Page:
By Andre J. Blaauw
Market risk is the risk of loss in the value of a financial institutionâ€™s proprietary trading holdings in equity, debt, FX or commodity instruments, due to fluctuations in market prices. Market risk can also arise with the management of clientâ€™s moneys where financial institutions provide unhedged guaranteed minimum returns. A form of market risk also arises where banks accept financial instruments exposed to market price volatility as collateral for loans. Poor market risk management practises can lead to significant losses very quickly in volatile market conditions and also complete institutional collapse in severe situations.
The most spectacular recent case of market risk management failure was the bankruptcy of Bear Sterns, a US investment bank with substantial proprietary trading activities, at the start of the global financial crisis in 2008. During the 1998 emerging market crisis, LTCM a large US hedge fund made massive losses on so called zero risk arbitrage derivative contracts and the US Fed had to step in to prevent a systemic disruption.
However, the most famous case was probably the collapse of Barings Bank, a 100 year old British bank (and bankers to the royal family) in 1995 due to inadequate oversight of equity futures proprietary trading activities in the Asian operations.
The global financial crisis has shown that financial markets are becoming more integrated, more complex and more volatile, than what was previously commonly believed. The importance of market risk management will thus increase going forward.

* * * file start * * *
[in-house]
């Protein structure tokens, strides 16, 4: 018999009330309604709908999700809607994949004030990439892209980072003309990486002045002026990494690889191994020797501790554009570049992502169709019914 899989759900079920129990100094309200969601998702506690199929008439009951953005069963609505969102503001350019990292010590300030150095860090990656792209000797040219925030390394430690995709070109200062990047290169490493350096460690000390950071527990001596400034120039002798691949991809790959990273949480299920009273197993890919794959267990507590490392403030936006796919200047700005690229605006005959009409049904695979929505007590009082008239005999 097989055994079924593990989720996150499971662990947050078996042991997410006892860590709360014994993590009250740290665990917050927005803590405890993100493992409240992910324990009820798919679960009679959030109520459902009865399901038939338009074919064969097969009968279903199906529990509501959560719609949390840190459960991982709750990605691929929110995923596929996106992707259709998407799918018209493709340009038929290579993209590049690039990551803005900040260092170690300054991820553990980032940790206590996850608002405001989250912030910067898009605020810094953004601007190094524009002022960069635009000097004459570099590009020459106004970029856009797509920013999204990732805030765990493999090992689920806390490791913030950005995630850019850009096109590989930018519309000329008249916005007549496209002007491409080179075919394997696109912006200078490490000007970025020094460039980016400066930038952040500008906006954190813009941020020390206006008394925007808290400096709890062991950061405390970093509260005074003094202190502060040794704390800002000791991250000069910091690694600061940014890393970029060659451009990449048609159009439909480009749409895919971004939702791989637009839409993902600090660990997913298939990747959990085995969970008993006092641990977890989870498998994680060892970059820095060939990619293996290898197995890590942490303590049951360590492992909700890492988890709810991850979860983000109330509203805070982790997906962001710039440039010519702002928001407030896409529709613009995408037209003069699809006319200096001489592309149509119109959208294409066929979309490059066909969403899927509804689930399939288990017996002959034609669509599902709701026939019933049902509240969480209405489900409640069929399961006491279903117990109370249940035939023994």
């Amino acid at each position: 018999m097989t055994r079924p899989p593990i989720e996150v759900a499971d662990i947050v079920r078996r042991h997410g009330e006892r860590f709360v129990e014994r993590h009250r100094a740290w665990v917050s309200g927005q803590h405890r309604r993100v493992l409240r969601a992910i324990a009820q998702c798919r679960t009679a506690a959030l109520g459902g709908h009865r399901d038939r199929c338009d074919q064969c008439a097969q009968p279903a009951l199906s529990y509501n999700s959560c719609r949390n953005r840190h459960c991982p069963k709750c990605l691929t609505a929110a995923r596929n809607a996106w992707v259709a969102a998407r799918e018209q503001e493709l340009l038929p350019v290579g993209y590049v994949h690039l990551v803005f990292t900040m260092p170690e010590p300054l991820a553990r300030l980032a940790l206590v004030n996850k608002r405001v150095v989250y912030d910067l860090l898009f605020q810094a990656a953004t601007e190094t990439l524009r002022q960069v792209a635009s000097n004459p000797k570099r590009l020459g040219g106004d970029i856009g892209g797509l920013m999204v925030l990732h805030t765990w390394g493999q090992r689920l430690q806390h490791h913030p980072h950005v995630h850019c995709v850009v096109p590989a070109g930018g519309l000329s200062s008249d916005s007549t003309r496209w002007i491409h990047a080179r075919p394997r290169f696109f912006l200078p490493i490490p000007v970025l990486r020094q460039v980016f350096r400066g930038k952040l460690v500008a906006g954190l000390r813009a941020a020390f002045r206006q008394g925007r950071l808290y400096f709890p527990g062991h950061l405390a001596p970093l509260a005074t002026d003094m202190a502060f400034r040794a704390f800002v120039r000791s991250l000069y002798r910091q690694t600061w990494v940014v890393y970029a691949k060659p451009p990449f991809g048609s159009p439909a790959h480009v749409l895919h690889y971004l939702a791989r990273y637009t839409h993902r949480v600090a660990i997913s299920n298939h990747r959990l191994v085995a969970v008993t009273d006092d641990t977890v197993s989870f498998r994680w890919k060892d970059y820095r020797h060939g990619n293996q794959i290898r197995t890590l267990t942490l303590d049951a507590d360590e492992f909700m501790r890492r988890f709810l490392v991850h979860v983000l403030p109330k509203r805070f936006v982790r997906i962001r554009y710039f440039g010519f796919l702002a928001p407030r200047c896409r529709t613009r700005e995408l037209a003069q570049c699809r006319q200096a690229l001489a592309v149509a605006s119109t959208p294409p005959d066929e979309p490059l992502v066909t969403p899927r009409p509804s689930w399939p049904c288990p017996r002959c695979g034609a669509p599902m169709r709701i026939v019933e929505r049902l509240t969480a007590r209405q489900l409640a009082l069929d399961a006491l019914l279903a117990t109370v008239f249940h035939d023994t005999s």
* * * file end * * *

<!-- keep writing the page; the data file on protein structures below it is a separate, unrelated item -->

Market Risk Management
The management of market risk is highly complex. To limit the size of market risk exposures it should allow traders to take to achieve profit targets, a bank needs to have an understanding of the size of potential loss that can be incurred under extreme market volatility. As nobody has a crystal ball, we can only rely on statistics to provide us with an estimate of downside market volatility.
Deriving variance/co-variance parameters from historical market rates data, we can estimate for a given statistical confidence limit what the maximum potential loss in a downside scenario could be. For example, using the so called value at risk (VaR) approach, we can estimate the maximum loss on a trading portfolio at a 99% statistical confidence limit to be no more than say N1bn. This means that there is only a 1% likelihood that the actual loss, if realised, will be more than N1bn. We can now set a VaR limit of N1bn capping the loss at that level with daily market risk monitoring and control.
Of course, historical volatility might not hold in the future and for this reason we need to stress test historical parameters to ensure robustness of maximum loss estimates. This is best done using a simulation approach whereby we run the portfolio through a large number of potential market scenarios, covering normal, stress conditions, market disruptions, etc. Figure 1 depicts the results of such a simulation process.
At UBA, we have commenced with the implementation of volatility (VaR) based limits that will automatically adjust the size of position limits, based on changing market volatility, to ensure we can cap any losses at a pre-defined level, based on our risk appetite.
Basel I and II Market Risk Framework